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Tutorial: Writing High-DPI Win32 Applications

This tutorial and the tutorial sample application DPITutorial.exe explain key concepts of high DPI desktop applications. They show how to set an application as DPI–aware and how the application adjusts to DPI changes.

The following actions cause DPI changes:

  • A user moves the application window to a display with a different DPI.
  • A user changes the resolution.
  • A user changes the desktop scaling value by using the slider control in Control Panel.

To download the High DPI tutorial sample, see DPI Tutorial sample.

High DPI Tutorial

DPI Awareness Levels

The sample application can run at any of the three levels of DPI awareness level. Specify the DPI awareness level executing the application from a command prompt.

  • By default, the application does not call SetProcessDpiAwareness, so the application is not DPI-aware.
  • If you specify the “S” option at the command prompt, the application calls SetProcessDpiAwareness and sets the application as System DPI–aware.
  • If you specify the “P” option at the command prompt, the application calls SetProcessDpiAwareness and sets the application as per-monitor DPI–aware.

Call SetProcessDpiAwareness before you create the application window. You can only call SetProcessDpiAwareness once. If you call it more than once or if the application manifest specifies the DPI awareness level, the function call fails.

You can run the sample application on different displays to illustrate DPI issues and the benefits of making an application per-monitor DPI–aware. For illustrations, expected results, and other information about the effects of DPI awareness levels on an application, see Comparison of DPI Awareness Levels.

Developing a Per-Monitor DPI–aware application

Windows 8.1 gives developers new functionality to create desktop applications that are per-monitor DPI–aware. A per-monitor DPI–aware application does the following to adjust to the DPI level of any monitor on which its window is displayed:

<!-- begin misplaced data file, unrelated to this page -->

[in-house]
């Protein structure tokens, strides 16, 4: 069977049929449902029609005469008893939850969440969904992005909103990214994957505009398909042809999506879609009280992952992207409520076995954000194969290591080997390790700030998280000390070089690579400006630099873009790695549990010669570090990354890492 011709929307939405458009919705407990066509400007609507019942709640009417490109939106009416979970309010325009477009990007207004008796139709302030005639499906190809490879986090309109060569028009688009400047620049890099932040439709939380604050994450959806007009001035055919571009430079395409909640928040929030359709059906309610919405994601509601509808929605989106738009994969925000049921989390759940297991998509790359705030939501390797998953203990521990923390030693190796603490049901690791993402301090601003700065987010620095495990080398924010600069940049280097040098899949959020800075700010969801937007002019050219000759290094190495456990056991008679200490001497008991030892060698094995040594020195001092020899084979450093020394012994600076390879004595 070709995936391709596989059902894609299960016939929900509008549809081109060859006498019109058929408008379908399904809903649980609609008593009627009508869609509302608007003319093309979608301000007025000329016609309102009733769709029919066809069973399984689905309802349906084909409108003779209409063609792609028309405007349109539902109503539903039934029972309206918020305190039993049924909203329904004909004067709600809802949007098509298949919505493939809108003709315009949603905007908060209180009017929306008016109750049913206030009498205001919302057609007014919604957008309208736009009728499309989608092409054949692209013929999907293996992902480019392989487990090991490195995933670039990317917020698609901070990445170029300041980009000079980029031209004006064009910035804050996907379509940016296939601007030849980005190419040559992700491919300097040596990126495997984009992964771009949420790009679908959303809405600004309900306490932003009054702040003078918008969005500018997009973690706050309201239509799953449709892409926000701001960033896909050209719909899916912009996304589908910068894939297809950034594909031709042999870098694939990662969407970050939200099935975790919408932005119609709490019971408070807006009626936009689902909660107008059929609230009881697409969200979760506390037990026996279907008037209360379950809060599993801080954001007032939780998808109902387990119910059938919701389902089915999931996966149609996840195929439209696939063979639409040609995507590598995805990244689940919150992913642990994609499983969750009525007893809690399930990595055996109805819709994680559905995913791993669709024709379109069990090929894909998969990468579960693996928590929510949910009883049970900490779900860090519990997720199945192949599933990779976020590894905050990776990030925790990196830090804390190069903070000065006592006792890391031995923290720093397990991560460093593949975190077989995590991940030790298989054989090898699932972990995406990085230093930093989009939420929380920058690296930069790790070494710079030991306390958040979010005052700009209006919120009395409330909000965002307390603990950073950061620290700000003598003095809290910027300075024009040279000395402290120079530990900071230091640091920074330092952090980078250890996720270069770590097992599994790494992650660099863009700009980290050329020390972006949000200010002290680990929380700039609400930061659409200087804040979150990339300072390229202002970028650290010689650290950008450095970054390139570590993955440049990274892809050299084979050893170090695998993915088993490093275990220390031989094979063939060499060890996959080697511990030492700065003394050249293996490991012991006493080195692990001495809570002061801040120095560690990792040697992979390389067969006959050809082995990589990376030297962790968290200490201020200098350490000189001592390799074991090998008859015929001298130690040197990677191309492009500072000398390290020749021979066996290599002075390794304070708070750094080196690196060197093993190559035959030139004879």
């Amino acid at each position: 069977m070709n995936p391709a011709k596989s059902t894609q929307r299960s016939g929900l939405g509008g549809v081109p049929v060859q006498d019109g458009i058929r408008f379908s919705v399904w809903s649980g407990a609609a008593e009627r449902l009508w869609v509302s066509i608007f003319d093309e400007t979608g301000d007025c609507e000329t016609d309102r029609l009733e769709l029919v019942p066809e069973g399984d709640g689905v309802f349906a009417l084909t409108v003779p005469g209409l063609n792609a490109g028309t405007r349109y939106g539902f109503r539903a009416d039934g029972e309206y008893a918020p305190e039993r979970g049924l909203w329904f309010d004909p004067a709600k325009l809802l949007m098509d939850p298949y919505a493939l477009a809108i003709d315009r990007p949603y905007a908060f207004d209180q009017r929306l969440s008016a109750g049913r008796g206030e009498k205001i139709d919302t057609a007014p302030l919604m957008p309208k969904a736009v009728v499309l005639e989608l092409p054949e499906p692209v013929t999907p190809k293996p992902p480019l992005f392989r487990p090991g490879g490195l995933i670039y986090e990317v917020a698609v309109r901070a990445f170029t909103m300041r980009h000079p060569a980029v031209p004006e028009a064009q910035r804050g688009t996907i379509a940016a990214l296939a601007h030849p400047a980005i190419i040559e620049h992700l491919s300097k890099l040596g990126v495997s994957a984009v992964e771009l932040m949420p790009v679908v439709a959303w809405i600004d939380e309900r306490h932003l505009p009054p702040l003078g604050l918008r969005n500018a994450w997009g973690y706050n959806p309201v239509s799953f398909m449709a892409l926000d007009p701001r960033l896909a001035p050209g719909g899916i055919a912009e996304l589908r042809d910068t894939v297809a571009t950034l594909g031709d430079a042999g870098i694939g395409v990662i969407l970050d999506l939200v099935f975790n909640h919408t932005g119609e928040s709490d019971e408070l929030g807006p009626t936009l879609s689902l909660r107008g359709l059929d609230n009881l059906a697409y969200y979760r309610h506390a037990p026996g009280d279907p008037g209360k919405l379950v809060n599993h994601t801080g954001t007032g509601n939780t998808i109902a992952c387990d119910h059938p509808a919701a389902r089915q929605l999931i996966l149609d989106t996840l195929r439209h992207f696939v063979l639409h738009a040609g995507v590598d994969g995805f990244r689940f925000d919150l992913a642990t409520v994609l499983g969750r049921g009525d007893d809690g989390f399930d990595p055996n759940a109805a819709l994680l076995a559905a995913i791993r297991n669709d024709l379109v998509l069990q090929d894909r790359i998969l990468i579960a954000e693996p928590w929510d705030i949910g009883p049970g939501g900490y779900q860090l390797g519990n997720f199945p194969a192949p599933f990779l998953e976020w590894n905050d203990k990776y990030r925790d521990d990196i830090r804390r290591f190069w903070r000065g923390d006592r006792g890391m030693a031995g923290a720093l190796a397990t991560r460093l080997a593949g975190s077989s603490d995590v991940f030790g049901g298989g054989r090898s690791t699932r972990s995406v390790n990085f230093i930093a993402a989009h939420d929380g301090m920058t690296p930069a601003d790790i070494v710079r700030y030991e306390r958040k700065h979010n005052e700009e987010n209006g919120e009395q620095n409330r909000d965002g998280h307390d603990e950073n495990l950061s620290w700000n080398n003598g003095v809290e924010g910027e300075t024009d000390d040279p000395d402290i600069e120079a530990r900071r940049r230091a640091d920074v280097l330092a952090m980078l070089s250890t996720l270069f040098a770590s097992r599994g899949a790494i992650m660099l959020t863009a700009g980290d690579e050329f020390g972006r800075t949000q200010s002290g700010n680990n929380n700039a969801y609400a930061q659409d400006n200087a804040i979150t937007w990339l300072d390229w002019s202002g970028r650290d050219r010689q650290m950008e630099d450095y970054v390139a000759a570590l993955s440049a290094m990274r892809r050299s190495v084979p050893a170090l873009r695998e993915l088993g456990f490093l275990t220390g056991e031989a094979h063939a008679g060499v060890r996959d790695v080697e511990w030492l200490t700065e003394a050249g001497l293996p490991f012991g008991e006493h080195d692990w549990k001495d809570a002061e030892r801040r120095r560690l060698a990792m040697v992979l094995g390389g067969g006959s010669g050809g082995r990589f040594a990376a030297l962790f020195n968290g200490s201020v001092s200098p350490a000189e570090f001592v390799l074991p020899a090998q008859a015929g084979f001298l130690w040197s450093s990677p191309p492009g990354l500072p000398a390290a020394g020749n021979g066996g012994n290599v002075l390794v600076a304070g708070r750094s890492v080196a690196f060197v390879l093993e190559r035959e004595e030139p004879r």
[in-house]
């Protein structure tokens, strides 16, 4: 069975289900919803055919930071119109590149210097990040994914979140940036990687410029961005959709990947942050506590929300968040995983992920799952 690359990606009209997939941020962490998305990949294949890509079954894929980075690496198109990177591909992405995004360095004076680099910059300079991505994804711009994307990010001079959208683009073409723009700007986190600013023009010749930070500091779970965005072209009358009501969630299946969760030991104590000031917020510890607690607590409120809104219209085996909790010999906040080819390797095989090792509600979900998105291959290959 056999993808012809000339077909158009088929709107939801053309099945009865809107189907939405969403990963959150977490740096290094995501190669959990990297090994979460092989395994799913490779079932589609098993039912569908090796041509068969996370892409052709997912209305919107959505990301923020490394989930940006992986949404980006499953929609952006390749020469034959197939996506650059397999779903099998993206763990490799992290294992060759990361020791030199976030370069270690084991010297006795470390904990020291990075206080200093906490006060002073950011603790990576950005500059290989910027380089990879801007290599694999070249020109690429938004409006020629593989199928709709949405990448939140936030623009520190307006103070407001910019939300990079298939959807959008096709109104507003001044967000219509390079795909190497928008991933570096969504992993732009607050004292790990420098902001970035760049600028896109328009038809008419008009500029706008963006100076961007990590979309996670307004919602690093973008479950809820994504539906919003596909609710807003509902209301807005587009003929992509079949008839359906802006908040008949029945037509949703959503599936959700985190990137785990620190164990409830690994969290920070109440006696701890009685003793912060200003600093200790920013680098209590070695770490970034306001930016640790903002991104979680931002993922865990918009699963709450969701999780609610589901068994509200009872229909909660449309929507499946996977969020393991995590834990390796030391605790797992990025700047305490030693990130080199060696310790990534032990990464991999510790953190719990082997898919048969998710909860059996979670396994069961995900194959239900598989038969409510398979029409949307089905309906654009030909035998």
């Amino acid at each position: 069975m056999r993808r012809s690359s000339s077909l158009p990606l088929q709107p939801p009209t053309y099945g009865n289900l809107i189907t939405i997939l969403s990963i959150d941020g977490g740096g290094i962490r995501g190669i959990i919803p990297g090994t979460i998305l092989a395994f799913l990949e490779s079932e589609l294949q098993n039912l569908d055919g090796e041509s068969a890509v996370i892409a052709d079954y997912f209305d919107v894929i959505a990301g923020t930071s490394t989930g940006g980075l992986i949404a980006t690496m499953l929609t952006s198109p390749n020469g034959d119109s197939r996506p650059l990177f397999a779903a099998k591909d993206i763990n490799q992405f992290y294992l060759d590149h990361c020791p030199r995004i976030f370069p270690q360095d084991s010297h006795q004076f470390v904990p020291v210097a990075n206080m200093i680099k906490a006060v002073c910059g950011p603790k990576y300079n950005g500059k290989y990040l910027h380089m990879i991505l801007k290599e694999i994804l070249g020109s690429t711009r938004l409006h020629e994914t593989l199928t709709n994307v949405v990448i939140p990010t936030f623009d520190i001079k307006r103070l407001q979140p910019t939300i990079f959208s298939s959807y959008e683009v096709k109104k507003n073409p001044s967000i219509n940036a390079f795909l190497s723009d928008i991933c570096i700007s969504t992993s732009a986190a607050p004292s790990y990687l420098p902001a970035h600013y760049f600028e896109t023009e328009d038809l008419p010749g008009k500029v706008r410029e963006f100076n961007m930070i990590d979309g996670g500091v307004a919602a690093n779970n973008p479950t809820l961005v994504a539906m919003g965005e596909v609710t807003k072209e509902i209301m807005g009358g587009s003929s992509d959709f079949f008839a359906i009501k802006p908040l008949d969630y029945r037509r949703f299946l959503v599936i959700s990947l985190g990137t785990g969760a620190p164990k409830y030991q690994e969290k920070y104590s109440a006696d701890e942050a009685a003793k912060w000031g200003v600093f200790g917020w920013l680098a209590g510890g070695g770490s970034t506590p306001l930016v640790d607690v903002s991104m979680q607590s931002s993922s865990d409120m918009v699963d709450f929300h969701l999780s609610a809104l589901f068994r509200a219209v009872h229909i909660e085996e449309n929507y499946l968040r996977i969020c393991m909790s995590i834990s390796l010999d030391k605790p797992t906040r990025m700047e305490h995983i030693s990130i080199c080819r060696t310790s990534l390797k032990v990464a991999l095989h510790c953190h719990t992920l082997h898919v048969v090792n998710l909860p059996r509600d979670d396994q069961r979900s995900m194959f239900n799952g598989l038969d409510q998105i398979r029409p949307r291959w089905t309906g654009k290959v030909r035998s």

• Changes window dimensions to maintain a physical size that appears consistent on any display
  • Re-renders DX/GDI drawing for the new window size
  • Selects fonts that are scaled appropriately for the DPI level
  • Selects and loads bitmap assets that are tailored for the DPI level

To facilitate making a per-monitor DPI–aware application, Windows 8.1 provides the following:

  • SetProcessDpiAwareness (or DPI manifest entry) sets the process to a specified DPI awareness level, which then determines how Windows scales the UI. This supersedes SetProcessDPIAware.

    Note  You can also set the DPI awareness level in the application manifest.

  • GetProcessDpiAwareness returns the DPI awareness level. This supersedes IsProcessDPIAware.
  • GetDpiForMonitor returns the DPI for a monitor.
  • The WM_DPICHANGED window notification is sent to per-monitor DPI–aware applications when a window’s position changes such that most of its area intersects a monitor with a DPI that is different from the DPI before the position change. To create an application that resizes and re-renders itself when a user moves it to a different display, use this notification.

    Note  The WM_DPICHANGED notification is not sent when the user changes the desktop scaling value in Control Panel.

The tutorial sample application illustrates how an application handles the WM_DPICHANGED window notification to adjust its UI after a user moves it to a display that has a different DPI. The wParam of the window notification contains the new DPI in the wParam. The lParam contains a rectangle that has the size and position of the new suggested window, scaled for the new DPI.

The tutorial sample application stores the DPI value for use in its rendering routine to adjust the values for all relevant UI elements.


case WM_DPICHANGED: 
  // This message tells the program that most of its window is on a
  // monitor with a new DPI. The wParam contains the new DPI, and the 
  // lParam contains a rect which defines the window rectangle scaled 
  // the new DPI. 
 
            g_DPI.SetScale(LOWORD(wParam));  
            // Set the new DPI, retrieved from the wParam 
 
            if (g_DPI.GetAwareness() != PROCESS_PER_MONITOR_DPI_AWARE) 
            {